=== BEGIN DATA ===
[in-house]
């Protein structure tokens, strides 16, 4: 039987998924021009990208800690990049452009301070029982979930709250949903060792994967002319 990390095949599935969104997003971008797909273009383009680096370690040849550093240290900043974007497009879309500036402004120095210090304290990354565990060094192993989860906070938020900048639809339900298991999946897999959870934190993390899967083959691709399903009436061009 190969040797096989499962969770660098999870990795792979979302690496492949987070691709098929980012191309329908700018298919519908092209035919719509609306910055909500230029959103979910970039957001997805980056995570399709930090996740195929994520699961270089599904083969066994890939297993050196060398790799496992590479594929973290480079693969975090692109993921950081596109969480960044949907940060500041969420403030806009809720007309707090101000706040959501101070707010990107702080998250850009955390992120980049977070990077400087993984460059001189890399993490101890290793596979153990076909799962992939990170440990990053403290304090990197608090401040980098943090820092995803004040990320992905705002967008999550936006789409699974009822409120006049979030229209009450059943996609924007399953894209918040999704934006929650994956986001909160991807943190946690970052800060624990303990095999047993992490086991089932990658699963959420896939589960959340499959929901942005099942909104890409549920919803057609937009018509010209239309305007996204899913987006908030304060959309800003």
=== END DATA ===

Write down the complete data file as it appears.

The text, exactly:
[in-house]
């Protein structure tokens, strides 16, 4: 039987998924021009990208800690990049452009301070029982979930709250949903060792994967002319 990390095949599935969104997003971008797909273009383009680096370690040849550093240290900043974007497009879309500036402004120095210090304290990354565990060094192993989860906070938020900048639809339900298991999946897999959870934190993390899967083959691709399903009436061009 190969040797096989499962969770660098999870990795792979979302690496492949987070691709098929980012191309329908700018298919519908092209035919719509609306910055909500230029959103979910970039957001997805980056995570399709930090996740195929994520699961270089599904083969066994890939297993050196060398790799496992590479594929973290480079693969975090692109993921950081596109969480960044949907940060500041969420403030806009809720007309707090101000706040959501101070707010990107702080998250850009955390992120980049977070990077400087993984460059001189890399993490101890290793596979153990076909799962992939990170440990990053403290304090990197608090401040980098943090820092995803004040990320992905705002967008999550936006789409699974009822409120006049979030229209009450059943996609924007399953894209918040999704934006929650994956986001909160991807943190946690970052800060624990303990095999047993992490086991089932990658699963959420896939589960959340499959929901942005099942909104890409549920919803057609937009018509010209239309305007996204899913987006908030304060959309800003």